It needs to be clear that these so-called insurgents are not fighting to liberate Iraq from America, but rather to reassert the tyranny of a Sunni-Baathist minority over the majority there. The insurgents are clearly desperate that they not be cast as fighting a democratically elected Iraqi government – which is why they are desperately trying to scuttle the elections. After all, if all they wanted was their fair share of the pie, and nothing more, they would be taking part in the elections.
We cannot liberate Iraq, and never could. Only Iraqis can liberate themselves, by first forging a social contract for sharing power and then having the will to go out and defend that compact against the minorities who will try to resist it. Elections are necessary for that process to unfold, but not sufficient. There has to be the will – among Shiites, Sunnis and Kurds – to forge that equitable social contract and then fight for it.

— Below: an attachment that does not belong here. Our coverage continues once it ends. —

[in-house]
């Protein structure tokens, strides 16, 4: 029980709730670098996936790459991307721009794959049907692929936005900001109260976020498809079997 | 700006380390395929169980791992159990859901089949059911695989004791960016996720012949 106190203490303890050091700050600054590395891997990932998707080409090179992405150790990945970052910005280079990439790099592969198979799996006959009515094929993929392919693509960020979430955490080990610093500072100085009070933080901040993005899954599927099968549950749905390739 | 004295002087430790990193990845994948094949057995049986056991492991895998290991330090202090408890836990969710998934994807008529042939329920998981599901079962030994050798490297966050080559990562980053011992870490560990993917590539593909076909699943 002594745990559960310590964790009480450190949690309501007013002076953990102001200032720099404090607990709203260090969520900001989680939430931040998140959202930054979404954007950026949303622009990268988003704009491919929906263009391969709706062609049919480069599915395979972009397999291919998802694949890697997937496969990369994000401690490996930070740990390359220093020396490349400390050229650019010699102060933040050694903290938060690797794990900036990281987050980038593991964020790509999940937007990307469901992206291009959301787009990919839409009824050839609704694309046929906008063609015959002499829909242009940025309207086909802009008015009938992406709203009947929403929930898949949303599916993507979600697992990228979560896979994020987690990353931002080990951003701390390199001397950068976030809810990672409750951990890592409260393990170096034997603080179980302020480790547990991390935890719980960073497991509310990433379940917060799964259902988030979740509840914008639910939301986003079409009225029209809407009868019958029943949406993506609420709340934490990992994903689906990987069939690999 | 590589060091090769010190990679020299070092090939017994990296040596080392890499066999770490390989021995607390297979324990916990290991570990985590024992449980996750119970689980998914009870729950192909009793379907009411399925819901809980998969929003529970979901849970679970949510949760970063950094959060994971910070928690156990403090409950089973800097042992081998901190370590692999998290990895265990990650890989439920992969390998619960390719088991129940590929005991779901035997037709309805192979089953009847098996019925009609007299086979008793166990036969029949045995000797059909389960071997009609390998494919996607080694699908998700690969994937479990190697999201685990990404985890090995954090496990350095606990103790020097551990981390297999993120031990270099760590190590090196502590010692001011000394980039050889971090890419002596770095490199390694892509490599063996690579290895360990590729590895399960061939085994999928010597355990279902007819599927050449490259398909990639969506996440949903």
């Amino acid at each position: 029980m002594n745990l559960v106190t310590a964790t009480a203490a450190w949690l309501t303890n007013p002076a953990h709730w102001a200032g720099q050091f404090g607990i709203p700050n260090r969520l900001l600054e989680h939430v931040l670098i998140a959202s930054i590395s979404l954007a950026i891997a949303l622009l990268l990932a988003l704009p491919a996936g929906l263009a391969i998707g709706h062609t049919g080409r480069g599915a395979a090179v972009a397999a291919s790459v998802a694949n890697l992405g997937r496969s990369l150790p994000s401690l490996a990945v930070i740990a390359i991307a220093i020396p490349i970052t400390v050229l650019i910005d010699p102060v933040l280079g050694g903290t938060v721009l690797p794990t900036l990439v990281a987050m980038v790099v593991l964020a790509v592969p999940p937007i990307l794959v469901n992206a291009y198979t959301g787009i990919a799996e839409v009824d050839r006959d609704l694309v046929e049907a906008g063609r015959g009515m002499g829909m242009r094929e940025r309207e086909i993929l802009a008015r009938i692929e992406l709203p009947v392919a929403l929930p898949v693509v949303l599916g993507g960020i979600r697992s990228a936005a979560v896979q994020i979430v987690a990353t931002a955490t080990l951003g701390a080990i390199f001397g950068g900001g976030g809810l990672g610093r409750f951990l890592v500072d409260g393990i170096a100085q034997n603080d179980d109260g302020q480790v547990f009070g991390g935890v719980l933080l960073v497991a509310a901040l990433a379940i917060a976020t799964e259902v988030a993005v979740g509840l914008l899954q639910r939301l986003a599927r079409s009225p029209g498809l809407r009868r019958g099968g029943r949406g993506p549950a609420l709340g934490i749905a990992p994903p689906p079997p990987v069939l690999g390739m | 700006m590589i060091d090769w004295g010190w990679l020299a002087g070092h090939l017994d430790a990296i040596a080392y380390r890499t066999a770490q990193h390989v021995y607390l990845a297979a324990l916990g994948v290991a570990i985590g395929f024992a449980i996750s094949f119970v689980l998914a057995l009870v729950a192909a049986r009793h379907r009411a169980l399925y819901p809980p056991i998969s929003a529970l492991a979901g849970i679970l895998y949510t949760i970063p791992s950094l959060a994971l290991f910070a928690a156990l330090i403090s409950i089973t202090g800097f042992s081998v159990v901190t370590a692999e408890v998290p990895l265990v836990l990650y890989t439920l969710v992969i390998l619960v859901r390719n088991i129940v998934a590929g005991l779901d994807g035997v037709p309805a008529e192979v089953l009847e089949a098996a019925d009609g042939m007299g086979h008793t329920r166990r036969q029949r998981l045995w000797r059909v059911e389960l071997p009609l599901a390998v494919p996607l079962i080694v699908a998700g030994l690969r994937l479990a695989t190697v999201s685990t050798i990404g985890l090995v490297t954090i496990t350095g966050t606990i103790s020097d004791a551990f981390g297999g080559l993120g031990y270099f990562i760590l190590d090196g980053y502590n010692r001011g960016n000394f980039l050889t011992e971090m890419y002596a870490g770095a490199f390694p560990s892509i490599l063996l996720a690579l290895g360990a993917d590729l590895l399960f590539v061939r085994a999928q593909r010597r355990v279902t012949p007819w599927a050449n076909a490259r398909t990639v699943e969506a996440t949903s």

In short, we need these elections in Iraq to see if there really is a self-governing community there ready, and willing, to liberate itself – both from Iraq’s old regime and from us. The answer to this question is not self-evident. This was always a shot in the dark – but one that I would argue was morally and strategically worth trying.
Because if it is impossible for the peoples of even one Arab state to voluntarily organize themselves around a social contract for democratic life, then we are looking at dictators and kings ruling this region as far as the eye can see. And that will guarantee that this region will be a cauldron of oil-financed pathologies and terrorism for the rest of our lives.